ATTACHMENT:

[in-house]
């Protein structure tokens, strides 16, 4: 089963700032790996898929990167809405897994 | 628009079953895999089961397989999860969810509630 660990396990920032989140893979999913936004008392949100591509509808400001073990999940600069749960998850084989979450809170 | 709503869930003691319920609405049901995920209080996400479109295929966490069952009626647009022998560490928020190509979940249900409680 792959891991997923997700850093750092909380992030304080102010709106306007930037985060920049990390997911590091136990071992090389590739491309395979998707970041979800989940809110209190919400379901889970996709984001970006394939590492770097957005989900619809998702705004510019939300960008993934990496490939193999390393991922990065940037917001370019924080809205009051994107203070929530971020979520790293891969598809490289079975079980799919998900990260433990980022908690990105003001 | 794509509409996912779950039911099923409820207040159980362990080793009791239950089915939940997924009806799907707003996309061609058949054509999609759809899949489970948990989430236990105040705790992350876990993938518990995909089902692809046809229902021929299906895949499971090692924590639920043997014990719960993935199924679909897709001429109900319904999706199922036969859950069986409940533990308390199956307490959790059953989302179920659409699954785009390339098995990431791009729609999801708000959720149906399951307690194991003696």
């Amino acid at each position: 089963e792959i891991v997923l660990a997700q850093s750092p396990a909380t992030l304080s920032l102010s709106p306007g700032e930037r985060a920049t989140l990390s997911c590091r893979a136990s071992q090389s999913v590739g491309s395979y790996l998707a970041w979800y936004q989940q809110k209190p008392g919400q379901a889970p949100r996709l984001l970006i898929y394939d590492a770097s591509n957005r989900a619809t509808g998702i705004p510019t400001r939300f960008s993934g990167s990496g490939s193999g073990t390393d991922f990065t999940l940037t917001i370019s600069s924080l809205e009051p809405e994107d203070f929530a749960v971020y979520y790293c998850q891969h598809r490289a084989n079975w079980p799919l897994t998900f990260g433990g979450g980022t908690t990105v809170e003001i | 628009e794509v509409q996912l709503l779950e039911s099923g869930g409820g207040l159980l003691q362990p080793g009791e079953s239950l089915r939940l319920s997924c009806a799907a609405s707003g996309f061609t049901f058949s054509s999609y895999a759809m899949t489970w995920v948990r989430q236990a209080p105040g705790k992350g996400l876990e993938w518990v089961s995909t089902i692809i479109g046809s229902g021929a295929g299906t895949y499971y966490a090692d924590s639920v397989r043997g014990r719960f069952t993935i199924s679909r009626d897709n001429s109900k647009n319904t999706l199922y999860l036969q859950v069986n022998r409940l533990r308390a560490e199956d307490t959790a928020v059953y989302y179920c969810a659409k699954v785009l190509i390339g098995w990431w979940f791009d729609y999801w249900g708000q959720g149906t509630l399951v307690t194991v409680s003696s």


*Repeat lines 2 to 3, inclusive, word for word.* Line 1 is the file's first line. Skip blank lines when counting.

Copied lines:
């Protein structure tokens, strides 16, 4: 089963700032790996898929990167809405897994 | 628009079953895999089961397989999860969810509630 660990396990920032989140893979999913936004008392949100591509509808400001073990999940600069749960998850084989979450809170 | 709503869930003691319920609405049901995920209080996400479109295929966490069952009626647009022998560490928020190509979940249900409680 792959891991997923997700850093750092909380992030304080102010709106306007930037985060920049990390997911590091136990071992090389590739491309395979998707970041979800989940809110209190919400379901889970996709984001970006394939590492770097957005989900619809998702705004510019939300960008993934990496490939193999390393991922990065940037917001370019924080809205009051994107203070929530971020979520790293891969598809490289079975079980799919998900990260433990980022908690990105003001 | 794509509409996912779950039911099923409820207040159980362990080793009791239950089915939940997924009806799907707003996309061609058949054509999609759809899949489970948990989430236990105040705790992350876990993938518990995909089902692809046809229902021929299906895949499971090692924590639920043997014990719960993935199924679909897709001429109900319904999706199922036969859950069986409940533990308390199956307490959790059953989302179920659409699954785009390339098995990431791009729609999801708000959720149906399951307690194991003696």
């Amino acid at each position: 089963e792959i891991v997923l660990a997700q850093s750092p396990a909380t992030l304080s920032l102010s709106p306007g700032e930037r985060a920049t989140l990390s997911c590091r893979a136990s071992q090389s999913v590739g491309s395979y790996l998707a970041w979800y936004q989940q809110k209190p008392g919400q379901a889970p949100r996709l984001l970006i898929y394939d590492a770097s591509n957005r989900a619809t509808g998702i705004p510019t400001r939300f960008s993934g990167s990496g490939s193999g073990t390393d991922f990065t999940l940037t917001i370019s600069s924080l809205e009051p809405e994107d203070f929530a749960v971020y979520y790293c998850q891969h598809r490289a084989n079975w079980p799919l897994t998900f990260g433990g979450g980022t908690t990105v809170e003001i | 628009e794509v509409q996912l709503l779950e039911s099923g869930g409820g207040l159980l003691q362990p080793g009791e079953s239950l089915r939940l319920s997924c009806a799907a609405s707003g996309f061609t049901f058949s054509s999609y895999a759809m899949t489970w995920v948990r989430q236990a209080p105040g705790k992350g996400l876990e993938w518990v089961s995909t089902i692809i479109g046809s229902g021929a295929g299906t895949y499971y966490a090692d924590s639920v397989r043997g014990r719960f069952t993935i199924s679909r009626d897709n001429s109900k647009n319904t999706l199922y999860l036969q859950v069986n022998r409940l533990r308390a560490e199956d307490t959790a928020v059953y989302y179920c969810a659409k699954v785009l190509i390339g098995w990431w979940f791009d729609y999801w249900g708000q959720g149906t509630l399951v307690t194991v409680s003696s």